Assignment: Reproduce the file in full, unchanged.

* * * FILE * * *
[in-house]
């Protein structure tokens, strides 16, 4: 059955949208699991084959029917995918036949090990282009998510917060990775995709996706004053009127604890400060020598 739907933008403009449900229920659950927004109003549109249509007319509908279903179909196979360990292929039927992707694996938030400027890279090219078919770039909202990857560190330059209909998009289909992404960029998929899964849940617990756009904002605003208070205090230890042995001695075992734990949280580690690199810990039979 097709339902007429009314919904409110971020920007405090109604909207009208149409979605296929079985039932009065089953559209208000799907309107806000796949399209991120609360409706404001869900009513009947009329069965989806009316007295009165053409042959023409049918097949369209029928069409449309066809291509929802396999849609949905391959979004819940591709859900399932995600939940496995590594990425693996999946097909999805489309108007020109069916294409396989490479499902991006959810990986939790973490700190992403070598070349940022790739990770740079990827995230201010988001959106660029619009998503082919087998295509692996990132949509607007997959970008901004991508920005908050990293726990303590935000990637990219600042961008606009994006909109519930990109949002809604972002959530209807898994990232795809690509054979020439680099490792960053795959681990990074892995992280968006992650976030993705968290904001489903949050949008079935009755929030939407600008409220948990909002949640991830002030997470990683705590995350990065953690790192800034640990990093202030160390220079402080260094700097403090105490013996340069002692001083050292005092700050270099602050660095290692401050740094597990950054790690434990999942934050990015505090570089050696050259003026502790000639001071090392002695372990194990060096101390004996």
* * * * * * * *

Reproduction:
[in-house]
């Protein structure tokens, strides 16, 4: 059955949208699991084959029917995918036949090990282009998510917060990775995709996706004053009127604890400060020598 739907933008403009449900229920659950927004109003549109249509007319509908279903179909196979360990292929039927992707694996938030400027890279090219078919770039909202990857560190330059209909998009289909992404960029998929899964849940617990756009904002605003208070205090230890042995001695075992734990949280580690690199810990039979 097709339902007429009314919904409110971020920007405090109604909207009208149409979605296929079985039932009065089953559209208000799907309107806000796949399209991120609360409706404001869900009513009947009329069965989806009316007295009165053409042959023409049918097949369209029928069409449309066809291509929802396999849609949905391959979004819940591709859900399932995600939940496995590594990425693996999946097909999805489309108007020109069916294409396989490479499902991006959810990986939790973490700190992403070598070349940022790739990770740079990827995230201010988001959106660029619009998503082919087998295509692996990132949509607007997959970008901004991508920005908050990293726990303590935000990637990219600042961008606009994006909109519930990109949002809604972002959530209807898994990232795809690509054979020439680099490792960053795959681990990074892995992280968006992650976030993705968290904001489903949050949008079935009755929030939407600008409220948990909002949640991830002030997470990683705590995350990065953690790192800034640990990093202030160390220079402080260094700097403090105490013996340069002692001083050292005092700050270099602050660095290692401050740094597990950054790690434990999942934050990015505090570089050696050259003026502790000639001071090392002695372990194990060096101390004996």